Psalm 19 has three sections. “The heavens declare the glory of God” begins the first section and concludes with verse 6 concerning the revelation of Creator God in the midst of creation. The second part begins in verse 7 and runs through verse 11, which commends God’s law. The final few verses reflect the response of the person of faith to God’s commands.
In verse 7, the poetry and focus of the psalm begin to change. The focus shifts to the “law of the Lord.” The psalmist expresses great joy at being part of a people whom God has blessed with the law and its promises. While the transition seems abrupt, the psalmist understands that just as the sun encompasses all the earth with its radiance and heat, so nothing and no one can hide from God’s word through the law, which enlightens all.
As noted by the psalmist, God’s commands revive the soul, bring wisdom, rejoice the heart, and enlighten the eyes. These decrees, precepts, commandments, ordinances not only bring us joy, but our keeping them protects us from our transgressions and ourselves. We glimpse the good life that God has in store if we follow God’s commands. The psalmist also issues a warning about the danger of turning our backs to those commands. The laws of the Lord are perfect and have stood the test of time.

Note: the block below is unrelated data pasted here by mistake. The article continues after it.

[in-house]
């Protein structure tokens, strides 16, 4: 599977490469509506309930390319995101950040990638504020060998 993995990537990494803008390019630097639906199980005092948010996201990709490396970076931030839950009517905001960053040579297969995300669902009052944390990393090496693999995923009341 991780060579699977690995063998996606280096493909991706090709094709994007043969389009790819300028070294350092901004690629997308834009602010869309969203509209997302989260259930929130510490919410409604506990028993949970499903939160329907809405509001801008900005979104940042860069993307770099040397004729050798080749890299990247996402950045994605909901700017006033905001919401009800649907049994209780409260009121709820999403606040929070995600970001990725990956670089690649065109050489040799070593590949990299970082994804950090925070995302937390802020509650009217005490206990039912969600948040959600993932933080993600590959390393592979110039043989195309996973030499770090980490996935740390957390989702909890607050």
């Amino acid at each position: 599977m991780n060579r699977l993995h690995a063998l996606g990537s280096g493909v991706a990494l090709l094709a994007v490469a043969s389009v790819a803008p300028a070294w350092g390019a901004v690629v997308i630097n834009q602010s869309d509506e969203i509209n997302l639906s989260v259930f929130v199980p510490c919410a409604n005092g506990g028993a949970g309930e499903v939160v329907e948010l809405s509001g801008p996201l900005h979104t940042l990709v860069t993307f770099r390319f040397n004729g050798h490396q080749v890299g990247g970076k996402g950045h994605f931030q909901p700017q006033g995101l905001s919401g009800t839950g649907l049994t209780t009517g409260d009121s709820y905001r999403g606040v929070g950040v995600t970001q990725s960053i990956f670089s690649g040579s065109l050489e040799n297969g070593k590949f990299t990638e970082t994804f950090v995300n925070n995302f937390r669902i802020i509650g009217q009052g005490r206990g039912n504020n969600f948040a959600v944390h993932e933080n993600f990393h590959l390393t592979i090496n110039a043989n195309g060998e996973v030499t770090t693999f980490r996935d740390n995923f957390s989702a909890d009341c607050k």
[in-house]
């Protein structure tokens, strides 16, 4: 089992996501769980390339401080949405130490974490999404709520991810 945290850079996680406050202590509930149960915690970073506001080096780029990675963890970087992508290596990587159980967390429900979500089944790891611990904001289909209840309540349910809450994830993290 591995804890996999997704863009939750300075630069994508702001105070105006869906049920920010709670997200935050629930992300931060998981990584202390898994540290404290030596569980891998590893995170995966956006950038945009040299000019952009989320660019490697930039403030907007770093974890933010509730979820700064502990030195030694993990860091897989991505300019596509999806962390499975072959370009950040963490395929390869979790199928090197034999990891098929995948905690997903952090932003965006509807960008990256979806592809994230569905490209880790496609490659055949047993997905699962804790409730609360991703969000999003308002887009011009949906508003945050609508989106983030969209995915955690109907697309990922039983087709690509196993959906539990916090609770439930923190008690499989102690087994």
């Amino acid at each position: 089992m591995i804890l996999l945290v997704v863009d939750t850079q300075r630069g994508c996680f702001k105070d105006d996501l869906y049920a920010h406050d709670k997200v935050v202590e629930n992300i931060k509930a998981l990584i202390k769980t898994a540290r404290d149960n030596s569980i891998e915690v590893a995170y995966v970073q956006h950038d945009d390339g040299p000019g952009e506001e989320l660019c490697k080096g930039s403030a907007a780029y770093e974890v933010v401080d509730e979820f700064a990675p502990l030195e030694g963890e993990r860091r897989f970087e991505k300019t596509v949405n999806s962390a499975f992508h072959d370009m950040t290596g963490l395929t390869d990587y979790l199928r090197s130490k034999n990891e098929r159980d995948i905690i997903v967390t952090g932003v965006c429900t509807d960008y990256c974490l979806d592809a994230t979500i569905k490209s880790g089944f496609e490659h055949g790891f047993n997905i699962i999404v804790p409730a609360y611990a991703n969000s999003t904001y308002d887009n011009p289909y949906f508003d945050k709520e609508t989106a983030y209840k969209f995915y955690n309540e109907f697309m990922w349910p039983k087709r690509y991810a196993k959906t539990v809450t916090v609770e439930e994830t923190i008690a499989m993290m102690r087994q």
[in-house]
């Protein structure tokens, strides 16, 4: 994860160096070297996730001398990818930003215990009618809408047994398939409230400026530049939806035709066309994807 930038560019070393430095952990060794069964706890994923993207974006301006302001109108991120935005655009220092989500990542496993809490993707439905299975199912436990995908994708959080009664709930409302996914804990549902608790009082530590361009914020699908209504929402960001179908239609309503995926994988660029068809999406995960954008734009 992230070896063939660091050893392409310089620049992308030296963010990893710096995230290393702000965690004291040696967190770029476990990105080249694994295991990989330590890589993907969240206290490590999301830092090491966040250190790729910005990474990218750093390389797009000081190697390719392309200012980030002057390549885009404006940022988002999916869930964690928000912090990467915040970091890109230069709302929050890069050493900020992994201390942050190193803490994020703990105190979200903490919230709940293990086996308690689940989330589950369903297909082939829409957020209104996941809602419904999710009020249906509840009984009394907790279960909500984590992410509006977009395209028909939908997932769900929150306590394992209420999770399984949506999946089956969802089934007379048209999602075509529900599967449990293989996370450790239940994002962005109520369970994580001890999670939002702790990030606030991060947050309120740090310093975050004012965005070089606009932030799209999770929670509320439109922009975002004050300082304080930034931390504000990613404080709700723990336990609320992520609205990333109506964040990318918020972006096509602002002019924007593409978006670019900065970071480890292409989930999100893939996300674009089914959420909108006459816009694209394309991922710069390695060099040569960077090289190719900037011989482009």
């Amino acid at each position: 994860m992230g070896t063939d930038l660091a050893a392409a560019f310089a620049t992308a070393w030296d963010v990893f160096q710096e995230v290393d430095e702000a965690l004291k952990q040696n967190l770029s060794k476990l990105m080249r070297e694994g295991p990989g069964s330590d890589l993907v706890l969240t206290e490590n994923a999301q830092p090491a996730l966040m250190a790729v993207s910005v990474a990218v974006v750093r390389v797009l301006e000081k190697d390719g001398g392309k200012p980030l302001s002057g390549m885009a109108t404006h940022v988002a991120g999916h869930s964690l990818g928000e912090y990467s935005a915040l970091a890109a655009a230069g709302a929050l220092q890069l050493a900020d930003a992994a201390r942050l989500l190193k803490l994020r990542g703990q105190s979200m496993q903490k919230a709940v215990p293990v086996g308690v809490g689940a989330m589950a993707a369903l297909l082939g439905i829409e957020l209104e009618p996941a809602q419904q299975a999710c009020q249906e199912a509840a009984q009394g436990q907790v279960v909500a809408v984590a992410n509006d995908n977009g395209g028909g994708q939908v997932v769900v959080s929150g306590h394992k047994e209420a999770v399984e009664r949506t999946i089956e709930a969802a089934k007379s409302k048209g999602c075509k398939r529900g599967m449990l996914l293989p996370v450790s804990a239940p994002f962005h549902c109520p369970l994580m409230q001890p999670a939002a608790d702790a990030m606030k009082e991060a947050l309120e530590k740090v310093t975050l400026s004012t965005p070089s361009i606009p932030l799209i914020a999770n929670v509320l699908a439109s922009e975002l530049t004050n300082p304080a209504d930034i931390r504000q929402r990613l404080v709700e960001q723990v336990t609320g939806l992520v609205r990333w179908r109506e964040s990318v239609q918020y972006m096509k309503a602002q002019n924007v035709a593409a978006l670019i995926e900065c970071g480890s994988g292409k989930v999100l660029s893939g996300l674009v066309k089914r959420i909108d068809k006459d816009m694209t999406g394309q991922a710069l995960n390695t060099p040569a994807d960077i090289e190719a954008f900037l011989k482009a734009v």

This passage invites us to look at our lives and recognize the possibilities of joy more than judgment, healing more than condemnation, creativity more than legalism. The commands of God intend to help us lead good lives, orderly lives, and joy-filled lives. The psalm closes with a prayer that many preachers use to open their sermons, “Let the words of my mouth and the meditation of my heart be acceptable to you, O Lord, my rock and my redeemer.” May it be so.
God of life, help me to follow your commands and turn from my transgressions. Amen.